This picture from this article quickly became very popular. Keep in mind that I'm not arguing with the obvious idea that some serious measures should be taken to mitigate the effects of the pandemic. Not even I'm arguing that exactly measures mentioned in the article should be taken.

I still don't get the plot however. Say, the data on the plot is about total number of infected - so after the maximum there're no new cases. Say, in N days we know for sure either infected person will die or will get cured. That will mean that in N days the plot will asymptotically come to zero. It's not obvious (to me) from the plot why in that case second scenario will take longer.

If after the maximum there are newly infected persons than in theory if tail is long enough the number of totally infected persons than in theory if tail is long enough the total number of people infected in second scenario can be bigger in total - it just that it won't be bigger at any particular moment in time. Since mortality rate we consider equal in both scenarios - more people will die.

So, it's obvious that I'm misinterpreting this plot being not able to choose one of two interpretations and not seeing a valid third alternative. Hence the question.

enter image description here

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    As a mathematician, I would say: Yes that picture is informative. Height of the graph shows number of currently active cases. The two graphs have roughly the same area, which means in the two scenarios the total number of people who do catch it is roughly the same. The difference is, the blue version is slower, so the maximum is lower. This means in the blue version the healthcare system can cope better. The cases that need medical intervention (as with all the other cases) are more spread out in time. – GEdgar Mar 12 '20 at 23:15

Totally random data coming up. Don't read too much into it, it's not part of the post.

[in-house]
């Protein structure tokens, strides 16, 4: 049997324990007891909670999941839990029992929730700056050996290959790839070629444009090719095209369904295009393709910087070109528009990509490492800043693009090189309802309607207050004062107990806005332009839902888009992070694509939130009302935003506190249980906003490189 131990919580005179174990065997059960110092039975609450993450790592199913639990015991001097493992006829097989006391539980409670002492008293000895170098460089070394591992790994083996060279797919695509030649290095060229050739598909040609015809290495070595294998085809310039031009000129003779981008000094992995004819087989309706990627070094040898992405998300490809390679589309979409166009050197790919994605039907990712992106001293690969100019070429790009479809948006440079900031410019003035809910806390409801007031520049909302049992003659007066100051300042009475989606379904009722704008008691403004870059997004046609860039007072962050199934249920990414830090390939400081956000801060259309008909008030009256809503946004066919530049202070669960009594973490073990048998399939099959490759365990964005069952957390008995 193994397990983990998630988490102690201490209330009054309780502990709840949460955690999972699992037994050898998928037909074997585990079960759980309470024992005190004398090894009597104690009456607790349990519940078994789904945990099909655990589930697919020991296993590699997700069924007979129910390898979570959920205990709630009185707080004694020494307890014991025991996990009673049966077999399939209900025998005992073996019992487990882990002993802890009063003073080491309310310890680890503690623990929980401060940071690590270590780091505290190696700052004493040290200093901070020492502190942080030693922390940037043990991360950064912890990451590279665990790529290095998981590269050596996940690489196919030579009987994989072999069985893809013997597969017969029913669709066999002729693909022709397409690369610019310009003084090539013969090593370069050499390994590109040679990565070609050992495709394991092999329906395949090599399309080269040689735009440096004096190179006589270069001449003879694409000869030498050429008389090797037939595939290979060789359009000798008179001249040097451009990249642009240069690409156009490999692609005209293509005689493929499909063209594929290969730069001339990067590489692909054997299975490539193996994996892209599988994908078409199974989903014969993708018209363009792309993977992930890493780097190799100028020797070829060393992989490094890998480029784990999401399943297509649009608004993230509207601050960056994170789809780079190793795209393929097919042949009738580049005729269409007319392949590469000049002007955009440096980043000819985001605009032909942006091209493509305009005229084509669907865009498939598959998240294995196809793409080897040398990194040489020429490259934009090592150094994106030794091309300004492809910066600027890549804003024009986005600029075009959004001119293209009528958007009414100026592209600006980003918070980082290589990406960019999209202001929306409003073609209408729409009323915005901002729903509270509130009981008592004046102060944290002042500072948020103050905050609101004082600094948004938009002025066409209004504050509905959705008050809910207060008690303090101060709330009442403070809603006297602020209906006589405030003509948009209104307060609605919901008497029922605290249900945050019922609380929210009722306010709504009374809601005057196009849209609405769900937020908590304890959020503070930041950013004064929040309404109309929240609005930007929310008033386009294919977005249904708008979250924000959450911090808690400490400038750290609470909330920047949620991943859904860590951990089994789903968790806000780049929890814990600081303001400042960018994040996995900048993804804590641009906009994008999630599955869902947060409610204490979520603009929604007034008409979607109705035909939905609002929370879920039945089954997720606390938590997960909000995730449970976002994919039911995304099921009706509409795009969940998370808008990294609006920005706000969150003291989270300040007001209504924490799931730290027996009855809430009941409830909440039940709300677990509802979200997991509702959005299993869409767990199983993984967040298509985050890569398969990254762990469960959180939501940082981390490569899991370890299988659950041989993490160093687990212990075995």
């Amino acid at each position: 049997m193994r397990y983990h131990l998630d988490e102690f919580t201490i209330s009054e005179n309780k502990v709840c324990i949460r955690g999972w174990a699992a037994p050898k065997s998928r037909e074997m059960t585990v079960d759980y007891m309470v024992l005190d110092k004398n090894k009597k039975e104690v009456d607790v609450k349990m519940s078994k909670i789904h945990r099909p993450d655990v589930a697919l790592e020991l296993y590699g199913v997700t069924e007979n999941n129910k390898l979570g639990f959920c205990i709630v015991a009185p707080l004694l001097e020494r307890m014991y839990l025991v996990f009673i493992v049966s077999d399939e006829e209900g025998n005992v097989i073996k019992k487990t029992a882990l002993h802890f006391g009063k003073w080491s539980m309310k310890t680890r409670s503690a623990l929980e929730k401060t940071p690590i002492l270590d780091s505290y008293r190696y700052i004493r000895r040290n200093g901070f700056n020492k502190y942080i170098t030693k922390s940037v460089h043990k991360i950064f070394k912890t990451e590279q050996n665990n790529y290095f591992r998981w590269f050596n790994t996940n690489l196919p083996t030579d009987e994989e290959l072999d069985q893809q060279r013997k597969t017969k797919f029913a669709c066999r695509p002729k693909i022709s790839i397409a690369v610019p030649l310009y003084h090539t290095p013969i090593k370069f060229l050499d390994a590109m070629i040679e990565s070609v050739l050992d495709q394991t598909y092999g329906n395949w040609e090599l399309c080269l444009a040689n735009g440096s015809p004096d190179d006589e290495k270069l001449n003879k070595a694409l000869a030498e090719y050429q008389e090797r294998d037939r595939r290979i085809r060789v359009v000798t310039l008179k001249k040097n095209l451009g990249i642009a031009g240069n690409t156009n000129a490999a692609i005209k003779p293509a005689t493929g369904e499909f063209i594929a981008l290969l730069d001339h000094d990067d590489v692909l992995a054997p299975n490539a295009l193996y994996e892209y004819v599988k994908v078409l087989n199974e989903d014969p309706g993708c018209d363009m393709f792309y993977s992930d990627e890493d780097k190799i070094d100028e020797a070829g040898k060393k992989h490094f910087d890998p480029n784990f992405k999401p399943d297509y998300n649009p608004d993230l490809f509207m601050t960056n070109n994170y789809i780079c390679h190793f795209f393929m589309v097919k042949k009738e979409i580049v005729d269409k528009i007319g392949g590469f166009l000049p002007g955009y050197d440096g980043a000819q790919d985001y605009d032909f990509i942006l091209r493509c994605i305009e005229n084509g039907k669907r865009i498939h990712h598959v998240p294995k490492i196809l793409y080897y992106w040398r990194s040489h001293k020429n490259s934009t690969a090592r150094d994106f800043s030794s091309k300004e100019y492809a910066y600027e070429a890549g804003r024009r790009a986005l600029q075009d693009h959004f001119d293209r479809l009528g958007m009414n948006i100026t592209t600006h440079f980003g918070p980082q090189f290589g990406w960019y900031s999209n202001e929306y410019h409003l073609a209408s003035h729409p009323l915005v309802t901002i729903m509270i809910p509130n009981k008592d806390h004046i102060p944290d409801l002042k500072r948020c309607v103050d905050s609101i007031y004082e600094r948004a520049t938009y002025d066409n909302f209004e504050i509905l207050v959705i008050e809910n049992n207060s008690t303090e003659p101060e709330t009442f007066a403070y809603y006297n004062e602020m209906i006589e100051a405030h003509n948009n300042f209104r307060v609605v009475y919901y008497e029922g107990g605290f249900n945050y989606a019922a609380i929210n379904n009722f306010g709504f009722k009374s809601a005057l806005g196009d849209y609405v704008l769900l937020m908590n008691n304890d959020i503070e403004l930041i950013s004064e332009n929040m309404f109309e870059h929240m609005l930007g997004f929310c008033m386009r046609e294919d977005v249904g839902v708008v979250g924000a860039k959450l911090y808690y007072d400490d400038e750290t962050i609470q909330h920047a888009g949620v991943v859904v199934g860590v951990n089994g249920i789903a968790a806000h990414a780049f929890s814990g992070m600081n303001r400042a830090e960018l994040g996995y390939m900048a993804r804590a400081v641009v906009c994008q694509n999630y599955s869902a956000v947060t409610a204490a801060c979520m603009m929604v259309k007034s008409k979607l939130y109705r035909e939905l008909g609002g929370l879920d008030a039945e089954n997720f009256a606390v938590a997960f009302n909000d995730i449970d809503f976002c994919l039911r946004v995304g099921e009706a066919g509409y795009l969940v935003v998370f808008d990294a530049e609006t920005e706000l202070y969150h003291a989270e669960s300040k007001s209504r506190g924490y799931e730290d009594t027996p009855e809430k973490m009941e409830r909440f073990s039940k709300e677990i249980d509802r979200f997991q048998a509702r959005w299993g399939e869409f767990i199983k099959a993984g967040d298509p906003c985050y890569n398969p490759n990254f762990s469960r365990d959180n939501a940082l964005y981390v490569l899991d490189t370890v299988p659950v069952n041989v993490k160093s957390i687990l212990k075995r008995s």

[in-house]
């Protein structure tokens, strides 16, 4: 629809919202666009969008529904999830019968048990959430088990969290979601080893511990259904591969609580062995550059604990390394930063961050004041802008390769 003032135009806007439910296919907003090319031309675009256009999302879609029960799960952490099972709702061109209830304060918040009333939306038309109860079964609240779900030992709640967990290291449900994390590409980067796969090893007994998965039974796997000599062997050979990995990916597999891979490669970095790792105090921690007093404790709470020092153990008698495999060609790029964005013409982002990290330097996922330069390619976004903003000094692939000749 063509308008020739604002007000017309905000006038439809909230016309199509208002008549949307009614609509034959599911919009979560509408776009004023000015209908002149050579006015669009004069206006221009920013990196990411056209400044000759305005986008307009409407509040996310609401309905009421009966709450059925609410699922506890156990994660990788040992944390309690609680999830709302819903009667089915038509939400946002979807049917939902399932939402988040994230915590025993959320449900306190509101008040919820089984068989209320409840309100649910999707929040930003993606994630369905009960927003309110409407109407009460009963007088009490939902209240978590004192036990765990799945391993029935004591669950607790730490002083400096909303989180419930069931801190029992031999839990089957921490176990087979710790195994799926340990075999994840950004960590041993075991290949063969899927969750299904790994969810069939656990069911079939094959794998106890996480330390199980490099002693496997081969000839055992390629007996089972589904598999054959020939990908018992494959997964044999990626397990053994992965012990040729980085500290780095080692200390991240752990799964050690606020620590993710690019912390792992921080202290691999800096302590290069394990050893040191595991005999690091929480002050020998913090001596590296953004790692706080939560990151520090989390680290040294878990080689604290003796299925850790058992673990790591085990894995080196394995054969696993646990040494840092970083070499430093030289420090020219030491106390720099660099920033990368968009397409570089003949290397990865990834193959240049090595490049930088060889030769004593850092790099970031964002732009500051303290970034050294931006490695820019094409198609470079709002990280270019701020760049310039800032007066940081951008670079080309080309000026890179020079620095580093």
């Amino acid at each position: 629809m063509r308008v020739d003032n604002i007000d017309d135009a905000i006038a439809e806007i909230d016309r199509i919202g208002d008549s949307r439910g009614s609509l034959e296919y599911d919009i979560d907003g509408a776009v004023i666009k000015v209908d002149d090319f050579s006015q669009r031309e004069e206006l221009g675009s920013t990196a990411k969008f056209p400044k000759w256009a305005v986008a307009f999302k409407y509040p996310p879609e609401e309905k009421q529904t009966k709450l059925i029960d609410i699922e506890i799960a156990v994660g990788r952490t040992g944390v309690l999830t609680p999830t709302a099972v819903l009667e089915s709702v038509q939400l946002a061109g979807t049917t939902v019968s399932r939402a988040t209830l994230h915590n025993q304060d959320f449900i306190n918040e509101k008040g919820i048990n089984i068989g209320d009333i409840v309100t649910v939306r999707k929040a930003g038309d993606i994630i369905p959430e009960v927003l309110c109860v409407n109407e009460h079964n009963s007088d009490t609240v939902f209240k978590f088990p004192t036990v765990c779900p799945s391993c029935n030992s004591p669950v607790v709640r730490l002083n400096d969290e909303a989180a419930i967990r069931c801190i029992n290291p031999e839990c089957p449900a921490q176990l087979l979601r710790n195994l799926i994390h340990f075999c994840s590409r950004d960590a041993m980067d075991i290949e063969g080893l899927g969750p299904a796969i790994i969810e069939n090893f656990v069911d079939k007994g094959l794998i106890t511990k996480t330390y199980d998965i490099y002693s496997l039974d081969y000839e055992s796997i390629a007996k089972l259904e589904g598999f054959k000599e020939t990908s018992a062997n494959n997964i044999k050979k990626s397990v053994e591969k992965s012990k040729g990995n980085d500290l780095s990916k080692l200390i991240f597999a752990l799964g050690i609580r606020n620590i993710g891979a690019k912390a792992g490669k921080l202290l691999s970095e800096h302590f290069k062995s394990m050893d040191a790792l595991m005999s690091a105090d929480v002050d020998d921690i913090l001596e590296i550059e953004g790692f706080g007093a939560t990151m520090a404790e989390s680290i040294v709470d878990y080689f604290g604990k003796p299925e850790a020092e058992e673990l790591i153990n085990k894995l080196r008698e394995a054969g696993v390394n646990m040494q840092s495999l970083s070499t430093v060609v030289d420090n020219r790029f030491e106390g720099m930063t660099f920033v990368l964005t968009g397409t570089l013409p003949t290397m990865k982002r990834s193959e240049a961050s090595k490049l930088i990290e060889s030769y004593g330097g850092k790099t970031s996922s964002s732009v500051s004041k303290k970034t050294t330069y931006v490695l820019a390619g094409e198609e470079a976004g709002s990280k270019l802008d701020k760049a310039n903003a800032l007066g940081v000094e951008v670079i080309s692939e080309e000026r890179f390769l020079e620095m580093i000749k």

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    @shabunc It is the English word "peak" you were after - "pique" is french for irritation, resentment or arrousal but is used in English. – A Rogue Ant. Mar 13 '20 at 0:13
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    @shabunc ... in the situation I described, there will be the same number of serious case in both scenarios: cases that would be fatal without treatment. But since treatment will prevent death in many cases, what makes a difference is how many can receive treatment at the same time; thus there are fewer fatalities in the blue scenario. – GEdgar Mar 13 '20 at 0:21
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    I'm voting to close this question as off-topic because it isn't a question that needs applied scientific scepticism. There is nothing in doubt. – Oddthinking Mar 13 '20 at 1:20
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    @Oddthinking - Your thinking is a bit odd here. I've run across multiple people who initially did not understand the rationale of flattening the curve, even after seeing one or more of the many news articles about the concept. That there are many articles on this topic in highly reputable sources makes the question pass the notability threshold. That the claim has a scientific basis makes the question pass the scientific skepticism threshold. Voting to reopen. – David Hammen Mar 13 '20 at 13:51